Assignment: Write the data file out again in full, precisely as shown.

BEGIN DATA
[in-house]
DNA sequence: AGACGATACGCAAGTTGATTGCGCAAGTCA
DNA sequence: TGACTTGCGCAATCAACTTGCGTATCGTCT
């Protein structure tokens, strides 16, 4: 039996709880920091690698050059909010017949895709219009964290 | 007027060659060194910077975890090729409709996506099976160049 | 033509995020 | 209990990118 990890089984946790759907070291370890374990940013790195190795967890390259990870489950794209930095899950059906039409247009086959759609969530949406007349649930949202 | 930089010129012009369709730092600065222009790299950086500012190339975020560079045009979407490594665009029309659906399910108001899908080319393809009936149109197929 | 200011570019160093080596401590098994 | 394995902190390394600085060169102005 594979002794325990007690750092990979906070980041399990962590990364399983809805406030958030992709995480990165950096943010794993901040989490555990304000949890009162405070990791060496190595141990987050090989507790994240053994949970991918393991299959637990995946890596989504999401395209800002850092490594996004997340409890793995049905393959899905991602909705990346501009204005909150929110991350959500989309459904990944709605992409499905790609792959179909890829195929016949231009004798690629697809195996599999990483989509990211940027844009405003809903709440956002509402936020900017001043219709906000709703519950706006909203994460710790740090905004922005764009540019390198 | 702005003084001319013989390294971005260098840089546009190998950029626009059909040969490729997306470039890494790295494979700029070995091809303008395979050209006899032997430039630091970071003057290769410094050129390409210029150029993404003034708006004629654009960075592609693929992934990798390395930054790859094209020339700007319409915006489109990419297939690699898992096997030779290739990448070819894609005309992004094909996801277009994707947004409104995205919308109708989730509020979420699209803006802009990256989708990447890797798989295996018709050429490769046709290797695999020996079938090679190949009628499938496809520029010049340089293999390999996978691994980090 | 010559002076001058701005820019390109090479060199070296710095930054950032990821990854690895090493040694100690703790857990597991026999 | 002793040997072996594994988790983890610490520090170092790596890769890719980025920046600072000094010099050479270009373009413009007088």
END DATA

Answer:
[in-house]
DNA sequence: AGACGATACGCAAGTTGATTGCGCAAGTCA
DNA sequence: TGACTTGCGCAATCAACTTGCGTATCGTCT
């Protein structure tokens, strides 16, 4: 039996709880920091690698050059909010017949895709219009964290 | 007027060659060194910077975890090729409709996506099976160049 | 033509995020 | 209990990118 990890089984946790759907070291370890374990940013790195190795967890390259990870489950794209930095899950059906039409247009086959759609969530949406007349649930949202 | 930089010129012009369709730092600065222009790299950086500012190339975020560079045009979407490594665009029309659906399910108001899908080319393809009936149109197929 | 200011570019160093080596401590098994 | 394995902190390394600085060169102005 594979002794325990007690750092990979906070980041399990962590990364399983809805406030958030992709995480990165950096943010794993901040989490555990304000949890009162405070990791060496190595141990987050090989507790994240053994949970991918393991299959637990995946890596989504999401395209800002850092490594996004997340409890793995049905393959899905991602909705990346501009204005909150929110991350959500989309459904990944709605992409499905790609792959179909890829195929016949231009004798690629697809195996599999990483989509990211940027844009405003809903709440956002509402936020900017001043219709906000709703519950706006909203994460710790740090905004922005764009540019390198 | 702005003084001319013989390294971005260098840089546009190998950029626009059909040969490729997306470039890494790295494979700029070995091809303008395979050209006899032997430039630091970071003057290769410094050129390409210029150029993404003034708006004629654009960075592609693929992934990798390395930054790859094209020339700007319409915006489109990419297939690699898992096997030779290739990448070819894609005309992004094909996801277009994707947004409104995205919308109708989730509020979420699209803006802009990256989708990447890797798989295996018709050429490769046709290797695999020996079938090679190949009628499938496809520029010049340089293999390999996978691994980090 | 010559002076001058701005820019390109090479060199070296710095930054950032990821990854690895090493040694100690703790857990597991026999 | 002793040997072996594994988790983890610490520090170092790596890769890719980025920046600072000094010099050479270009373009413009007088």